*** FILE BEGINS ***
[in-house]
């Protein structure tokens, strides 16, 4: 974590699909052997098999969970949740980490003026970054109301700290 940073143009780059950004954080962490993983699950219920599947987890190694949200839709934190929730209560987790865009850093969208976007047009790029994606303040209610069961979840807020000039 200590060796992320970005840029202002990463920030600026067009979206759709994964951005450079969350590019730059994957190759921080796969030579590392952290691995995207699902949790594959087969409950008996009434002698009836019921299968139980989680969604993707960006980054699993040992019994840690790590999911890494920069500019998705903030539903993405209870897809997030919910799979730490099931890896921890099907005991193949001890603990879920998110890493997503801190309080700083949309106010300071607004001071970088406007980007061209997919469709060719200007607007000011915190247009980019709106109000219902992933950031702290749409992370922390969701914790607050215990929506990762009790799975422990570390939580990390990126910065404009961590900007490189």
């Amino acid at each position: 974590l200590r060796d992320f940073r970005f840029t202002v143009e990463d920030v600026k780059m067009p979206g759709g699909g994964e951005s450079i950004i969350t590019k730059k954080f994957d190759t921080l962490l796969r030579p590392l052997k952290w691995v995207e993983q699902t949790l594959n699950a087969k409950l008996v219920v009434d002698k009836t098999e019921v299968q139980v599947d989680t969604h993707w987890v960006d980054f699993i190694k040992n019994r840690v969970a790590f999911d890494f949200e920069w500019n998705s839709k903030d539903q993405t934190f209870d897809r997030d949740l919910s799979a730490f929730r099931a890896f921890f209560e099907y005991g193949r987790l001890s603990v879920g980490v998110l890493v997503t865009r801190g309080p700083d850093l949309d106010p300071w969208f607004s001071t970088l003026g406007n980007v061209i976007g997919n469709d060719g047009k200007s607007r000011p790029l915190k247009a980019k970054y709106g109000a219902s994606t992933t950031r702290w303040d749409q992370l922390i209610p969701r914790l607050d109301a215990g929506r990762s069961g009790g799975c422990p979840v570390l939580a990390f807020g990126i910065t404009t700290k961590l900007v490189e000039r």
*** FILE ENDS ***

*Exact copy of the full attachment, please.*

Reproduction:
[in-house]
């Protein structure tokens, strides 16, 4: 974590699909052997098999969970949740980490003026970054109301700290 940073143009780059950004954080962490993983699950219920599947987890190694949200839709934190929730209560987790865009850093969208976007047009790029994606303040209610069961979840807020000039 200590060796992320970005840029202002990463920030600026067009979206759709994964951005450079969350590019730059994957190759921080796969030579590392952290691995995207699902949790594959087969409950008996009434002698009836019921299968139980989680969604993707960006980054699993040992019994840690790590999911890494920069500019998705903030539903993405209870897809997030919910799979730490099931890896921890099907005991193949001890603990879920998110890493997503801190309080700083949309106010300071607004001071970088406007980007061209997919469709060719200007607007000011915190247009980019709106109000219902992933950031702290749409992370922390969701914790607050215990929506990762009790799975422990570390939580990390990126910065404009961590900007490189």
């Amino acid at each position: 974590l200590r060796d992320f940073r970005f840029t202002v143009e990463d920030v600026k780059m067009p979206g759709g699909g994964e951005s450079i950004i969350t590019k730059k954080f994957d190759t921080l962490l796969r030579p590392l052997k952290w691995v995207e993983q699902t949790l594959n699950a087969k409950l008996v219920v009434d002698k009836t098999e019921v299968q139980v599947d989680t969604h993707w987890v960006d980054f699993i190694k040992n019994r840690v969970a790590f999911d890494f949200e920069w500019n998705s839709k903030d539903q993405t934190f209870d897809r997030d949740l919910s799979a730490f929730r099931a890896f921890f209560e099907y005991g193949r987790l001890s603990v879920g980490v998110l890493v997503t865009r801190g309080p700083d850093l949309d106010p300071w969208f607004s001071t970088l003026g406007n980007v061209i976007g997919n469709d060719g047009k200007s607007r000011p790029l915190k247009a980019k970054y709106g109000a219902s994606t992933t950031r702290w303040d749409q992370l922390i209610p969701r914790l607050d109301a215990g929506r990762s069961g009790g799975c422990p979840v570390l939580a990390f807020g990126i910065t404009t700290k961590l900007v490189e000039r």